Pilgrimage have the meaning of breaking off with reality and journey to other world, so pilgrim people wear white clothes and cut the connection with home town and any bonds. Everyone has different reasons to do pilgrimage. It is not only for training, and it is not only for Japanese people.
“I got an interest in henro,” said a man from England. “Because I heard that most Japanese people say that religion is not a big part of their life, and I have lived in Tokyo for 4 years, but I’ve never heard about religion from Japanese people. However, Shikoku henro is in a boom.”
People who came from outside of Japan know about ohenro through the internet or media and they have an interest.
Tourism Shikoku mentioned “This pilgrimage provides the chance to reflect on one’s life and to change for the better”
In the past time, Kochi didn’t have much connection with other partly because Kochi was one of the penal colony. It means that people who committed a crime were sent to there. In the isolated situation, however, Kochi have built its own culture, and now the international connection is increasing through the henro.
“In maeyama ohenro koryu salon (interaction salon for pilgrims in Maeyama), there is a roster for pilgrims to write down their name. In 2007, there were 70 foreign pilgrims’ names. In 2012, there were 150 names. In 2015, there were 400 names” said a professor in Ehime University.
There are many good comments for the Shikoku Henro, and the most commented impression is about hospitality for pilgrims.
To accept more people, some problems are remaining yet. It is essential to make signs or displays with English or other languages in stations and the way of mountain more. Then foreigners are possible to do henro or sightseeing safely.
He walks up the long stairs and take a deep breath. He washes his hand with clean water, and go to the main temple building. He recites sutra. He looks so natural at Chikurinji temple.
I didn’t know about Shikoku Henro meaning and history, so I am glad to know that!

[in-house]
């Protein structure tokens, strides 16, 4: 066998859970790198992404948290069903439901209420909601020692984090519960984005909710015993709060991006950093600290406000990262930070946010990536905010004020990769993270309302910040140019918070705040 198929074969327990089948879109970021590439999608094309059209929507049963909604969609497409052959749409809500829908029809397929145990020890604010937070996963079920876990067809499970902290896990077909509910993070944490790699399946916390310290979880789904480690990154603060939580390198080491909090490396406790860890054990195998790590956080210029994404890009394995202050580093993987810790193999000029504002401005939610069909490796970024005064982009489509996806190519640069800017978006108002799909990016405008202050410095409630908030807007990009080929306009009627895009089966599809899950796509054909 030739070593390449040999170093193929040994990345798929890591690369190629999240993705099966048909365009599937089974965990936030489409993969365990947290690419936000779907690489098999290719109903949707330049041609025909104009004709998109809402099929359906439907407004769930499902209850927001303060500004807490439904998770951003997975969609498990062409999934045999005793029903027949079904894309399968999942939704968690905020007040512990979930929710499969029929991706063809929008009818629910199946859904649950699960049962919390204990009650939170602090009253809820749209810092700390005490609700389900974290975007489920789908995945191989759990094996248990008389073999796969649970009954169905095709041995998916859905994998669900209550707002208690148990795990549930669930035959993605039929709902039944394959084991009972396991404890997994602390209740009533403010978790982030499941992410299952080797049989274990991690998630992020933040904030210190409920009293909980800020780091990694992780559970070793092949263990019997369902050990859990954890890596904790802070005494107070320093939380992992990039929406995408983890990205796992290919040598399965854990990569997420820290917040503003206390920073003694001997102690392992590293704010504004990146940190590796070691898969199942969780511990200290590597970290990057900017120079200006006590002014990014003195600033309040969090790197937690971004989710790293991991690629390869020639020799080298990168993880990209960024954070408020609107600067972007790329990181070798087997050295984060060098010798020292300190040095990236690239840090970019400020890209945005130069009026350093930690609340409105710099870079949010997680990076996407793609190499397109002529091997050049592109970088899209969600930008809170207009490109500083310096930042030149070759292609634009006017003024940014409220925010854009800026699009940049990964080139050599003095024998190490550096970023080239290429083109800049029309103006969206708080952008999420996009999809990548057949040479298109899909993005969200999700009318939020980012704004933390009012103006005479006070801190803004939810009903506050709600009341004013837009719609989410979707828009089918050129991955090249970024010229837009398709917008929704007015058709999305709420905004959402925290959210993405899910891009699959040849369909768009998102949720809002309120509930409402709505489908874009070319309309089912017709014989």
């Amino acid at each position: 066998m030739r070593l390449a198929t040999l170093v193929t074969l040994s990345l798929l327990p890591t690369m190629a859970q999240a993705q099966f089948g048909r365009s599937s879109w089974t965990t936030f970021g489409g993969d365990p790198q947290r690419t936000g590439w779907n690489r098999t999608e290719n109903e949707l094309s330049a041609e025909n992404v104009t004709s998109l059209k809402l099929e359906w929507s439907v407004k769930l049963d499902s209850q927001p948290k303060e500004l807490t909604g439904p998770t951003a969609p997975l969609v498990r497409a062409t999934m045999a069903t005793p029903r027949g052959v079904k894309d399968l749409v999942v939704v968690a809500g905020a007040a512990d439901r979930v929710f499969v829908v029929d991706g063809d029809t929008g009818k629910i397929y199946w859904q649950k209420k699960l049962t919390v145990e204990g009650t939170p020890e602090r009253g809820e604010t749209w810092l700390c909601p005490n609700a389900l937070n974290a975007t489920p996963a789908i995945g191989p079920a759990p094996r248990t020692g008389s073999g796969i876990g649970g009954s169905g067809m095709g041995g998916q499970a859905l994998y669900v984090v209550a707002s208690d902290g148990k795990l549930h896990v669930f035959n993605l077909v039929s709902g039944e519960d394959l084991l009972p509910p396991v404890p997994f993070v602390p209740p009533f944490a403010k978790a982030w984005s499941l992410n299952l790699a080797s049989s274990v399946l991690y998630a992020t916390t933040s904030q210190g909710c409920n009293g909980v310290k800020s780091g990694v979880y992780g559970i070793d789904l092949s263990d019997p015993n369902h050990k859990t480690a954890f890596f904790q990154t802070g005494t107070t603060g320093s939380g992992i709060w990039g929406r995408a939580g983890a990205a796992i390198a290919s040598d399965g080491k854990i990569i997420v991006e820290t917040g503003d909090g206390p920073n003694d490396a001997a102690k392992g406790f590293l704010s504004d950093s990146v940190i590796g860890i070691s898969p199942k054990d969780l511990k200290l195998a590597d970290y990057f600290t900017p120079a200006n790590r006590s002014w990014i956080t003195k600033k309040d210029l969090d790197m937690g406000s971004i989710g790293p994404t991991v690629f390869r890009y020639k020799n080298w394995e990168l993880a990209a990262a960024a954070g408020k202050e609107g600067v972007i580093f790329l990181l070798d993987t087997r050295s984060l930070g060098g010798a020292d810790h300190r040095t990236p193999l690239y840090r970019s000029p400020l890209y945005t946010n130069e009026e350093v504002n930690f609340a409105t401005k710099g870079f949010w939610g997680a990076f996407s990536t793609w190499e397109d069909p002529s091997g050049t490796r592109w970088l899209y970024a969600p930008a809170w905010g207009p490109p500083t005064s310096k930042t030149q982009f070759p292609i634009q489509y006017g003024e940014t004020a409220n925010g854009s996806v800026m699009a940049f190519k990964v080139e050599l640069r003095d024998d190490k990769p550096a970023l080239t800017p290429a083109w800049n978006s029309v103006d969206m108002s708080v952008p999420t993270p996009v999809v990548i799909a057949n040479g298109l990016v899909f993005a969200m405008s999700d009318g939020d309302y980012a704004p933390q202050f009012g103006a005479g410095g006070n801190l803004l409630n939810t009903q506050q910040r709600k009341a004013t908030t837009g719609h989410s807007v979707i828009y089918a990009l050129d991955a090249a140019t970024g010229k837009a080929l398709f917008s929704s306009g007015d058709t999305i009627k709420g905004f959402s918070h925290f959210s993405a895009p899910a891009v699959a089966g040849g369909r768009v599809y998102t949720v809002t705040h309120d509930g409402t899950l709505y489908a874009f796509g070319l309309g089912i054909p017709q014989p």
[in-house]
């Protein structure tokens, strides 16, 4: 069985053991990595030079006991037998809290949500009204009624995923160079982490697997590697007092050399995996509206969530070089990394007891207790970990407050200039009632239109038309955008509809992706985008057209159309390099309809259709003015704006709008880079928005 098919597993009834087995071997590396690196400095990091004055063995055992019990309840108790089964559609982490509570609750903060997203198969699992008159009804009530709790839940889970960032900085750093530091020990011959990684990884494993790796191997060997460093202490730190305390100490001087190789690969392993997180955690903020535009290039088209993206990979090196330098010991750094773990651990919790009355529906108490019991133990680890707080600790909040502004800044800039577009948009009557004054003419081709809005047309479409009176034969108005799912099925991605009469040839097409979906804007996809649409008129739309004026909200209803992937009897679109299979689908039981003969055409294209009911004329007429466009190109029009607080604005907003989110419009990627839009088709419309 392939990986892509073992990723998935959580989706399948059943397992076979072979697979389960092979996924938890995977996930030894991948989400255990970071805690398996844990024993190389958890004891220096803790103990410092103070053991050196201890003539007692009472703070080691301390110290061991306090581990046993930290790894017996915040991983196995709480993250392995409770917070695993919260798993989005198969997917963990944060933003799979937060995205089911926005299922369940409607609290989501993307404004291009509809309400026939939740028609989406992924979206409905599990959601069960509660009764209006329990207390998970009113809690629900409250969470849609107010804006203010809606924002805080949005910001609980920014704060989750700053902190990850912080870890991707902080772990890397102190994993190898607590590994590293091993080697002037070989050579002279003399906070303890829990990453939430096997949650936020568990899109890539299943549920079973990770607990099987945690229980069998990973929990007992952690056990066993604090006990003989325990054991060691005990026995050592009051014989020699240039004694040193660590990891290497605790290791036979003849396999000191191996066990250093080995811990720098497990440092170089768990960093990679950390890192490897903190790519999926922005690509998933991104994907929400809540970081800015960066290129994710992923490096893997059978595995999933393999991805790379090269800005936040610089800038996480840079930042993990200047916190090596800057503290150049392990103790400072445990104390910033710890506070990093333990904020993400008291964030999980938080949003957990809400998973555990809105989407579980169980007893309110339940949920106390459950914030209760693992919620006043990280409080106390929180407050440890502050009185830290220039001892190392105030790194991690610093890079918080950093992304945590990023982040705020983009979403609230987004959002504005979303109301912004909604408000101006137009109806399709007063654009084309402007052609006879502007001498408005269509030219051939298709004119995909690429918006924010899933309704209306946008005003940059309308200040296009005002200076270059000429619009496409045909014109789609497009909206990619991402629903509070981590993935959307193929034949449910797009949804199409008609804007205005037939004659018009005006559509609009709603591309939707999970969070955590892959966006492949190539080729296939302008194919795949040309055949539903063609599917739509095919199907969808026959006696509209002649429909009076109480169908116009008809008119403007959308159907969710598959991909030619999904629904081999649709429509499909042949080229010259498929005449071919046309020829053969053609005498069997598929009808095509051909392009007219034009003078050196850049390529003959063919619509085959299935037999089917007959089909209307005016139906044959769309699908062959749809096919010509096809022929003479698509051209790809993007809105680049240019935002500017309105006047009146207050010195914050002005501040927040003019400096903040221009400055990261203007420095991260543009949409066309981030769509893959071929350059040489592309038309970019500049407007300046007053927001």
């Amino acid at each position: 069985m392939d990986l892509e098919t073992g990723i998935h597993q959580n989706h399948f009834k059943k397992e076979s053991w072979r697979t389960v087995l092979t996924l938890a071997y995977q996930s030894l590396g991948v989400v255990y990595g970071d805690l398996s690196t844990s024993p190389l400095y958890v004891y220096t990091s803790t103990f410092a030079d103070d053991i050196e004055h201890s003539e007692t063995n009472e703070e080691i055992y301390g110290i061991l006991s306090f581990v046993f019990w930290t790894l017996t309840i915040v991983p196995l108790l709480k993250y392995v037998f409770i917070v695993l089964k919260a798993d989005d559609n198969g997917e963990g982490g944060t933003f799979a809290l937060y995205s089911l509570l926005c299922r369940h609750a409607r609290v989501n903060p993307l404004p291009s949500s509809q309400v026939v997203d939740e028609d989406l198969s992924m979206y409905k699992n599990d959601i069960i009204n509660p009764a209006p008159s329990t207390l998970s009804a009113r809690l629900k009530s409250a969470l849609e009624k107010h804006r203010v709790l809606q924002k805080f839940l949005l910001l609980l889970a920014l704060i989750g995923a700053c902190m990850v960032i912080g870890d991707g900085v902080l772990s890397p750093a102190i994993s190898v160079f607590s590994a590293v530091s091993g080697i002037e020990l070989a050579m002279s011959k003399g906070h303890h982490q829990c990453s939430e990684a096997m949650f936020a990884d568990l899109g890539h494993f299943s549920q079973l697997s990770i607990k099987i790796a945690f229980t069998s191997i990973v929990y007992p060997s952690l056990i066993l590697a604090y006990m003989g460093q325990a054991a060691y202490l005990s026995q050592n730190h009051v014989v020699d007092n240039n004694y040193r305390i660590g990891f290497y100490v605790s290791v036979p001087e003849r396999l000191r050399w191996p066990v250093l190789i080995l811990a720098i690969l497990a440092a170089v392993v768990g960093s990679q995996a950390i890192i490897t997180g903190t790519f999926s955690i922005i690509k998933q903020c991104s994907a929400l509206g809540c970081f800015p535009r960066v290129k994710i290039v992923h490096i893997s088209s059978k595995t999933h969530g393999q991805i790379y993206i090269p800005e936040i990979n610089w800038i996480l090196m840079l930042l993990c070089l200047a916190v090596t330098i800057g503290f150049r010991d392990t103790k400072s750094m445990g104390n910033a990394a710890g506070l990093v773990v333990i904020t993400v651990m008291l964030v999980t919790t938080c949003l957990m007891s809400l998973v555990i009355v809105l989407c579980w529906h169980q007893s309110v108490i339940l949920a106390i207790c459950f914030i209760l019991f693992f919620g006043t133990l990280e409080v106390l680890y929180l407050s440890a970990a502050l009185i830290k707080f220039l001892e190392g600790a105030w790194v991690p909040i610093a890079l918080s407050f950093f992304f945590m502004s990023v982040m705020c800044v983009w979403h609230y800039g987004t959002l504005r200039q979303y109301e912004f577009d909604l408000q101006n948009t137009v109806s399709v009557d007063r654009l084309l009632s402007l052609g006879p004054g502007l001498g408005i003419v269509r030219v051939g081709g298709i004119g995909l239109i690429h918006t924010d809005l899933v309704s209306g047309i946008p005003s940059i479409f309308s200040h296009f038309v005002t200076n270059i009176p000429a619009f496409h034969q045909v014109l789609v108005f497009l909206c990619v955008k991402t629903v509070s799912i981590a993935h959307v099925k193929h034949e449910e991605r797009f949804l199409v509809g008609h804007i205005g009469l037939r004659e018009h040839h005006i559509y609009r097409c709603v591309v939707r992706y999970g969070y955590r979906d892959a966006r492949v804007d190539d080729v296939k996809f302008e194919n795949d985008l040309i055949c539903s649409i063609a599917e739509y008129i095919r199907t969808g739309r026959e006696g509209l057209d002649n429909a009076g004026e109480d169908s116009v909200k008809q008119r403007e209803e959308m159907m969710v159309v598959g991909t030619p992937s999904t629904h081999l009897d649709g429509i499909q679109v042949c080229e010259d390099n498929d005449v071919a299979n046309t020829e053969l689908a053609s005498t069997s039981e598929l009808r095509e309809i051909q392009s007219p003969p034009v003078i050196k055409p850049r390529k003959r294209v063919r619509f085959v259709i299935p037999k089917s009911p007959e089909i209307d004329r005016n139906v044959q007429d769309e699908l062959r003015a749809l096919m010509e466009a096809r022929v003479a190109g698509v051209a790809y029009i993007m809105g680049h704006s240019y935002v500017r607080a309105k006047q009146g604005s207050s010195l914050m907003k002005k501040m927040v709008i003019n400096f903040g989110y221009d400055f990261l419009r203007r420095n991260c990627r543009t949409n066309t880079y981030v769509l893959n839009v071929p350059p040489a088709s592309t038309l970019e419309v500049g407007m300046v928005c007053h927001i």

It is very tough work, but we can get a lot of benefit.
Sounds good !!
I’ve been to the Chikurin-ji, and experienced how hard to climb that stairs. However, that place was really good and the view from the top was amazing. Nice story!
I didn’t know Shikoku Henro accepts whoever has their own region and races until I read this article. It’s an interesting story!
Through reading your article, I understood the history and it attracts many people, not only Japanese but also foreigners.
As news said, there are many foreigners going for henro. It’s a way to promote foreigners to come and visit Shikoku, especially in Kochi, and experience the different lives what we have now.
Pictures are beautiful!! I like the combination of the last part of story and stairs picture!! Good article!!
Shikoku Henro is very hard, but many foreigners do Shikoku Henro. I was happy to know that. It’s good story!
I think it gives me a good time to know about the history and I want to know more about shikokuhennro.
Kagawa is also a famous place for a part of Shikoku-Henro, but I didn’t know much about it. Reading your article, especially about the relationship with foreigners made me more interested in this!
I regarded Henro as stump rally and I didn’t know each temple has a specific benefit for people before I read this article. With different mind, I’ll go to Chikurinji.